This is an additional article in the series on justice and race by Timothy Keller that includes: “The Bible and Race” (March 2020), “The Sin of Racism” (June 2020), and coming in September 2020, “Justice in the Bible.”

The Problem We Face

Which justice? There have never been stronger calls for justice than those we are hearing today. But seldom do those issuing the calls acknowledge that currently there are competing visions of justice, often at sharp variance, and that none of them have achieved anything like a cultural consensus, not even in a single country like the US. It is overconfident to assume that everyone will adopt your view of justice, rather than some other, merely because you say so.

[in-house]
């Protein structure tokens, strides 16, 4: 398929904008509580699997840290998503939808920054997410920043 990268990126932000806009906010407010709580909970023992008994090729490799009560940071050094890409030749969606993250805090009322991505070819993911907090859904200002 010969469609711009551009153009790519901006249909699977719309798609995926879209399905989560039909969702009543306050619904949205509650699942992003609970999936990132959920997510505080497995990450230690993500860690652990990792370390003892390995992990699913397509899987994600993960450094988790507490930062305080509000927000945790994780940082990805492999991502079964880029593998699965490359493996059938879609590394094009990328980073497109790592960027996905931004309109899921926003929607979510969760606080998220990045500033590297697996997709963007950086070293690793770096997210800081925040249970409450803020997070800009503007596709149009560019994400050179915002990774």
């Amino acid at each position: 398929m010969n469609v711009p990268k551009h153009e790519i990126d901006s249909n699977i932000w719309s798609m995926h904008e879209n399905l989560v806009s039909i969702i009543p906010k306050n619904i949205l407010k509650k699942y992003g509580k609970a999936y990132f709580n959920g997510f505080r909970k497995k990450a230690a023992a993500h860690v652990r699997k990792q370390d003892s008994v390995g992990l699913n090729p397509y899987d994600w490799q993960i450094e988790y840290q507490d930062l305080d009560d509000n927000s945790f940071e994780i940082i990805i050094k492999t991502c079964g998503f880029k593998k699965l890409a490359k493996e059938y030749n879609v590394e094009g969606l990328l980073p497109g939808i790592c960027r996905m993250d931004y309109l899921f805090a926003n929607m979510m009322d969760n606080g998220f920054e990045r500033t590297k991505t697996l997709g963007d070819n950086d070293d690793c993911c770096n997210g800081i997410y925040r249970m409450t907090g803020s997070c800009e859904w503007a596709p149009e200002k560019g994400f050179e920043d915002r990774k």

Biblical justice. In the Bible Christians have an ancient, rich, strong, comprehensive, complex, and attractive understanding of justice. Biblical justice differs in significant ways from all the secular alternatives, without ignoring the concerns of any of them. Yet Christians know little about biblical justice, despite its prominence in the Scriptures. This ignorance is having two effects. First, large swaths of the church still do not see ‘doing justice’ as part of their calling as individual believers. Second, many younger Christians, recognizing this failure of the church and wanting to rectify things, are taking up one or another of the secular approaches to justice, which introduces distortions into their practice and lives.

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The History of Justice